CORRECTED: Sierra Nevada's Dream Chaser begins flight testing

Washington DC
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Sierra Nevada Corporation's Dream Chaser orbital spacecraft has begun initial flight testing, and the company has announced completing four milestones under NASA's commercial crew development (CCDev) contract.

Initial captive carry testing began with the Dream Chaser suspended underneath a Sikorsky S-64 Skycrane helicopter at Broomfield Airport, near Sierra Nevada's space division headquarters outside Denver, Colorado. Tests will move to Edwards AFB, California, for more extensive testing, which will see the vehicle released mid-air to glide back to the runway. The Broomfield test marks the first time the vehicle has become airborne.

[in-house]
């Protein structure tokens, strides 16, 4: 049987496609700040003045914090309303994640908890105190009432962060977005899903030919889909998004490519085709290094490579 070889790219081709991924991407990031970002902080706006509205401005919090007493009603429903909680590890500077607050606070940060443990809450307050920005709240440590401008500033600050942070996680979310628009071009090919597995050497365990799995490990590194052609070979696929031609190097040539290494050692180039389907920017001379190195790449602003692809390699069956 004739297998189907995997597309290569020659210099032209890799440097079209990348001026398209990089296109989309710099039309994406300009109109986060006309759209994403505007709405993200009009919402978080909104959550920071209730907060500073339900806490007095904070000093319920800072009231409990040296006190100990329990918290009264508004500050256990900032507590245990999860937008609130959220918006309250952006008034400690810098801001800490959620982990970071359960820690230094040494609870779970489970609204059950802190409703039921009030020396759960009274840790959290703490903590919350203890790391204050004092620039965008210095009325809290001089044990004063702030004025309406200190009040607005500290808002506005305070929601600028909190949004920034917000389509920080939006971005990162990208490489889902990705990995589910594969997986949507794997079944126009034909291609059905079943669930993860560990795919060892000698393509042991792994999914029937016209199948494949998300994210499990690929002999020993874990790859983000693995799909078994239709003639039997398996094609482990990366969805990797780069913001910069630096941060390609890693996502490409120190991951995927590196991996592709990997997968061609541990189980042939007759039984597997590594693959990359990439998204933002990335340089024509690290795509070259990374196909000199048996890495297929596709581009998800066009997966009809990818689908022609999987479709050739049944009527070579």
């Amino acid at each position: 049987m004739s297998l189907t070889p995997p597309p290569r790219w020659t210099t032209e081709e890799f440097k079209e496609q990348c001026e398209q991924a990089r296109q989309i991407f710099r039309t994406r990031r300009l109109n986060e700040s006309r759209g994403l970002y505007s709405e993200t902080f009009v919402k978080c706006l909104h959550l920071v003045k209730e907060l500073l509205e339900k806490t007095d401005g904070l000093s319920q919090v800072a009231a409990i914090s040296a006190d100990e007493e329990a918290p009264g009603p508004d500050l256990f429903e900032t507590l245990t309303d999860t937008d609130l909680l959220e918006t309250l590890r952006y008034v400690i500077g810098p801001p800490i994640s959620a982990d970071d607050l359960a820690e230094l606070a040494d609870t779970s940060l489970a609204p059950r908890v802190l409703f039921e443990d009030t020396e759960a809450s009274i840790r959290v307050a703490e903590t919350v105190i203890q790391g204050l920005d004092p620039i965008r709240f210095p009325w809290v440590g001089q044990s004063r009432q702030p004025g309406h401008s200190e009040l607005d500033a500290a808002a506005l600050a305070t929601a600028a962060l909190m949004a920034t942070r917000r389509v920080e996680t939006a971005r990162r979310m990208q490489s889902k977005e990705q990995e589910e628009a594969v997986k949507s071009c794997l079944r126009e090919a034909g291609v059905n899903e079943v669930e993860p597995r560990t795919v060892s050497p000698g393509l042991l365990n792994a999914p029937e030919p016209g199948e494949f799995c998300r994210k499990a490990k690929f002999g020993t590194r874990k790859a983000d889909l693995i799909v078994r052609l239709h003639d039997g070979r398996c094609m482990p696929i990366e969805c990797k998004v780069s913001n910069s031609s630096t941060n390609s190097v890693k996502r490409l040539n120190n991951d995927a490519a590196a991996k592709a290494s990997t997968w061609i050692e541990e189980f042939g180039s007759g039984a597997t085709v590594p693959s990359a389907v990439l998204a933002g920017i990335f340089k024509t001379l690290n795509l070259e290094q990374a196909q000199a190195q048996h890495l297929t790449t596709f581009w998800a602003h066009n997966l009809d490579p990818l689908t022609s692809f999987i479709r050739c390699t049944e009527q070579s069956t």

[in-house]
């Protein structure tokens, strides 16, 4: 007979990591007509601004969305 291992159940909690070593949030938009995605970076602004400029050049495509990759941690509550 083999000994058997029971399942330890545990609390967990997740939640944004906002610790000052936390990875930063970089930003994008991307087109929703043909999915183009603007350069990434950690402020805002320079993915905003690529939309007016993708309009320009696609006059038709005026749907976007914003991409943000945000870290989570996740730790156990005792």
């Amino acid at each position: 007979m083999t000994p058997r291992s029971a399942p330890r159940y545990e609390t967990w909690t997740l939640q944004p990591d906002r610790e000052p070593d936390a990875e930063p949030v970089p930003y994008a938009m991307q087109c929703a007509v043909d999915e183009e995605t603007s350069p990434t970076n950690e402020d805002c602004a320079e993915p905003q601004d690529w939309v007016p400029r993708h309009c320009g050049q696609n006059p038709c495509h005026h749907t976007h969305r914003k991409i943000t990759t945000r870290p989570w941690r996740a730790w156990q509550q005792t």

The four completed CCDev milestones involve testing for landing gear and separation.

"The flight article main landing gear drop testing successfully evaluated the performance of the landing gear selected for use on the engineering test article for approach and landing Tests (ALT), scheduled for later this year," says Sierra Nevada. "The captive carry interface test successfully tested the release mechanism that will be used during ALT, as well as for captive carry."

Dream Chaser will be launched atop a United Launch Alliance Atlas V and land horizontally.

Sierra Nevada was not available to respond to immediate questions.

[This article corrects previous version that mistakenly stated the Dream Chaser had been drop-tested. The article also misidentified the manufacturer of the Atlas V, and wrongly stated that captive carry was among the four CCDev milestones.]